The Paris Vendetta: A Novel (Cotton Malone)
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When Napoleon Bonaparte died in exile in 1821, he took to the grave a powerful secret. As general and emperor, he had stolen immeasurable riches from palaces, national treasuries, and even the Knights of Malta and the Vatican. In his final days, his British captors hoped to learn where the loot lay hidden. But he told them nothing, and in his will he made no mention of the treasure. Or did he?
Former Justice Department operative Cotton Malone isn't looking for trouble when it comes knocking at his Copenhagen bookshop. Actually, it breaks and enters in the form of an American Secret Service agent with a pair of assassins on his heels. Malone has his doubts about the anxious young man, but narrowly surviving a ferocious firefight convinces him to follow his unexpected new ally.
Their first stop is the secluded estate of Malone's good friend, Henrik Thorvaldsen. The wily Danish tycoon has uncovered the insidious plans of the Paris Club, a cabal of multimillionaires bent on manipulating the global economy. Only by matching wits with a terrorist-for-hire, foiling a catastrophic attack, and plunging into a desperate hunt for Napoleon's legendary lost treasure can Malone hope to avert international financial anarchy.
But Thorvaldsen's real objective is much more personal: to avenge the murder of his son by the larcenous aristocrat at the heart of the conspiracy. Thorvaldsen's vendetta places Malone in an impossible quandary—one that forces him to choose between friend and country, past and present. Starting in Denmark, moving to England, and ending up in the storied streets and cathedrals of Paris, Malone plays a breathless game of duplicity and death, all to claim a prize of untold value. But at what cost?
From the Hardcover edition.
leave. Over the past year he’d listened to tape after tape of her and Ashby conspiring. Though she may well be ignorant of all that Ashby did, she was no innocent. He hugged the short side of a marble sarcophagus topped with an elaborate Renaissance carving. Dodd made her way down the tomb’s long side, the monument itself, and one of the massive columns shielding them both from view. He waited until she tried to make a dash for the next monument, then wrapped an arm around her neck, his palm
child. Poor investment decisions. Even poorer life decisions. Finally, his firing. Eight years ago. And since then—nothing. Most of his friends had abandoned him, but that was as much his fault as theirs. As his depression deepened, he’d withdrawn into himself. Amazingly, he hadn’t turned to alcohol or drugs, but neither had ever appealed to him. Self-pity was his intoxicant. He stared around at the house’s interior. He’d decided to die here, in his parents’ home. Fitting, in some morbid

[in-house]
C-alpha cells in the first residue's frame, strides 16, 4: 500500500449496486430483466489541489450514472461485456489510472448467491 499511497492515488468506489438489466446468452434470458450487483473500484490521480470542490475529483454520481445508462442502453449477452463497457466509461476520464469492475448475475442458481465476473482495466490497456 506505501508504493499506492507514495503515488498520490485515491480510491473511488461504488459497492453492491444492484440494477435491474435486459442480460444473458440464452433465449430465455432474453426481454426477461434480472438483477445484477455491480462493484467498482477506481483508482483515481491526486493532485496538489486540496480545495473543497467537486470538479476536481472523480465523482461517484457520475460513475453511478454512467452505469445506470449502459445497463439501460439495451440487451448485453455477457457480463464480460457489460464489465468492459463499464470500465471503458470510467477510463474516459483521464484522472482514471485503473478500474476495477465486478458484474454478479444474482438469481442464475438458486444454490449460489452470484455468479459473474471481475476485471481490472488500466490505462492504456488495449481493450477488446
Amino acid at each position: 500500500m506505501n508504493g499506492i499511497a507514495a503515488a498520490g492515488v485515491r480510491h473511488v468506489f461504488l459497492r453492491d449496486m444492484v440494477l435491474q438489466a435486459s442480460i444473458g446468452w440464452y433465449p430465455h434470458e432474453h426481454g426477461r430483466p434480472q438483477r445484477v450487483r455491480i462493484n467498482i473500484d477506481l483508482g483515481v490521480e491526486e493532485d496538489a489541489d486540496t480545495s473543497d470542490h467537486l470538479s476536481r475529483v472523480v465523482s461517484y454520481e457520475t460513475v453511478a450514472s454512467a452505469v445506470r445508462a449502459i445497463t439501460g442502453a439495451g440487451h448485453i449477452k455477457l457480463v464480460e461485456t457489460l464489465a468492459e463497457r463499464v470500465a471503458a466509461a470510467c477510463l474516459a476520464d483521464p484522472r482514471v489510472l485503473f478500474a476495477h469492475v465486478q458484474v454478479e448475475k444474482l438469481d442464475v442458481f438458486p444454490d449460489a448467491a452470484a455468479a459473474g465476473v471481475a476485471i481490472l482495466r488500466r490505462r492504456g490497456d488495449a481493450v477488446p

apparently the interior had been locked down. There’d been a lot of shooting, which made him wonder about the lack of police or museum security. “What’s the Secret Service doing here?” As if he had to ask. “Did you happen to see one of your own? Young guy. Good looking. A bit eager. Name’s Sam Collins.” But it won him only more silence. They passed through an exhibit hall with dark red walls, more altarpieces, and three display cases in shambles. Somebody in an official capacity was really
the hotel’s famous lobby, adorned with a collection of museum-caliber antiques. He especially loved the tale of when Hemingway liberated the Ritz in 1944. Armed with machine guns, the writer and a group of Allied soldiers stormed the hotel and searched every nook and cranny. After discovering that the Nazis had all fled, they retired to the bar and ordered a round of dry martinis. In commemoration, management christened the place Bar Hemingway, which Thorvaldsen now entered, the place still
no, my good man. Do you take me for a villain? I am of an aristocratic family. A lord of the realm. A respectable financier. Not a hoodlum. Of course, your Gustave lied to me as well.” A flick of his wrist and Guildhall grabbed the man by a shoulder and one trouser leg projecting from the soutane. The tiny Corsican was vaulted upward between the parapets, Guildhall sliding him out and adjusting his grip to both ankles, the body now upside down outside the wall, twenty meters above stone